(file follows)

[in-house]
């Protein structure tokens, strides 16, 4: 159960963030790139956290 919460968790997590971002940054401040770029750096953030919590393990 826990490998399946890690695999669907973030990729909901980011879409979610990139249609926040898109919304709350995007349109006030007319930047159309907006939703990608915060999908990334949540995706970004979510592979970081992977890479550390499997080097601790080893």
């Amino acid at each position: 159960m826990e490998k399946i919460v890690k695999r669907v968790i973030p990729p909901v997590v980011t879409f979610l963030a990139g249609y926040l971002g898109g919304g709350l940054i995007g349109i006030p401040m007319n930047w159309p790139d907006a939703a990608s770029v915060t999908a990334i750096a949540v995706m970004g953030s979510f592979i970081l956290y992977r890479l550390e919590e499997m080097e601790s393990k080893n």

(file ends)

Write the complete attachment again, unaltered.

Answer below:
[in-house]
């Protein structure tokens, strides 16, 4: 159960963030790139956290 919460968790997590971002940054401040770029750096953030919590393990 826990490998399946890690695999669907973030990729909901980011879409979610990139249609926040898109919304709350995007349109006030007319930047159309907006939703990608915060999908990334949540995706970004979510592979970081992977890479550390499997080097601790080893």
């Amino acid at each position: 159960m826990e490998k399946i919460v890690k695999r669907v968790i973030p990729p909901v997590v980011t879409f979610l963030a990139g249609y926040l971002g898109g919304g709350l940054i995007g349109i006030p401040m007319n930047w159309p790139d907006a939703a990608s770029v915060t999908a990334i750096a949540v995706m970004g953030s979510f592979i970081l956290y992977r890479l550390e919590e499997m080097e601790s393990k080893n």